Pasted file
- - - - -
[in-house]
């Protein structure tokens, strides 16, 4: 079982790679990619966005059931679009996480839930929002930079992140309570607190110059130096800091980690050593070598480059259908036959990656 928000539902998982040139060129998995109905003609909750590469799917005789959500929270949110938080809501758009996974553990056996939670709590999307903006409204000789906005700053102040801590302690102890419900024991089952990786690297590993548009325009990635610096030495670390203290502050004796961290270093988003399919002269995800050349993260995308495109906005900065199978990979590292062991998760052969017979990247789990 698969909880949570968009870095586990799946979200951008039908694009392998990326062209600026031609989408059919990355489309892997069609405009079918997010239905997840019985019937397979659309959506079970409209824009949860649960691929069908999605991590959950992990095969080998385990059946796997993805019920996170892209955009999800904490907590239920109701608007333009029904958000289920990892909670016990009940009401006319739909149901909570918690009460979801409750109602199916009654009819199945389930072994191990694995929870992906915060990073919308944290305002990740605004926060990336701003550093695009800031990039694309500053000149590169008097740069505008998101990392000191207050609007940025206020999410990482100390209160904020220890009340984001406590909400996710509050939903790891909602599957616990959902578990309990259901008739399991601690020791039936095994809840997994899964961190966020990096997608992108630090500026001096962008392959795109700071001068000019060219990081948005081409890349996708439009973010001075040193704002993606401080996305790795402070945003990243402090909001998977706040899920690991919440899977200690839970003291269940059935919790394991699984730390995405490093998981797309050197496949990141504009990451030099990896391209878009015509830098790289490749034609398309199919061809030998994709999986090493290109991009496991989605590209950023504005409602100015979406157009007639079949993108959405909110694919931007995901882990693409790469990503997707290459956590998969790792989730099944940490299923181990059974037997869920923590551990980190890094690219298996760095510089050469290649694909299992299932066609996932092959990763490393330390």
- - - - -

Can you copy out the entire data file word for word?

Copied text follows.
[in-house]
């Protein structure tokens, strides 16, 4: 079982790679990619966005059931679009996480839930929002930079992140309570607190110059130096800091980690050593070598480059259908036959990656 928000539902998982040139060129998995109905003609909750590469799917005789959500929270949110938080809501758009996974553990056996939670709590999307903006409204000789906005700053102040801590302690102890419900024991089952990786690297590993548009325009990635610096030495670390203290502050004796961290270093988003399919002269995800050349993260995308495109906005900065199978990979590292062991998760052969017979990247789990 698969909880949570968009870095586990799946979200951008039908694009392998990326062209600026031609989408059919990355489309892997069609405009079918997010239905997840019985019937397979659309959506079970409209824009949860649960691929069908999605991590959950992990095969080998385990059946796997993805019920996170892209955009999800904490907590239920109701608007333009029904958000289920990892909670016990009940009401006319739909149901909570918690009460979801409750109602199916009654009819199945389930072994191990694995929870992906915060990073919308944290305002990740605004926060990336701003550093695009800031990039694309500053000149590169008097740069505008998101990392000191207050609007940025206020999410990482100390209160904020220890009340984001406590909400996710509050939903790891909602599957616990959902578990309990259901008739399991601690020791039936095994809840997994899964961190966020990096997608992108630090500026001096962008392959795109700071001068000019060219990081948005081409890349996708439009973010001075040193704002993606401080996305790795402070945003990243402090909001998977706040899920690991919440899977200690839970003291269940059935919790394991699984730390995405490093998981797309050197496949990141504009990451030099990896391209878009015509830098790289490749034609398309199919061809030998994709999986090493290109991009496991989605590209950023504005409602100015979406157009007639079949993108959405909110694919931007995901882990693409790469990503997707290459956590998969790792989730099944940490299923181990059974037997869920923590551990980190890094690219298996760095510089050469290649694909299992299932066609996932092959990763490393330390």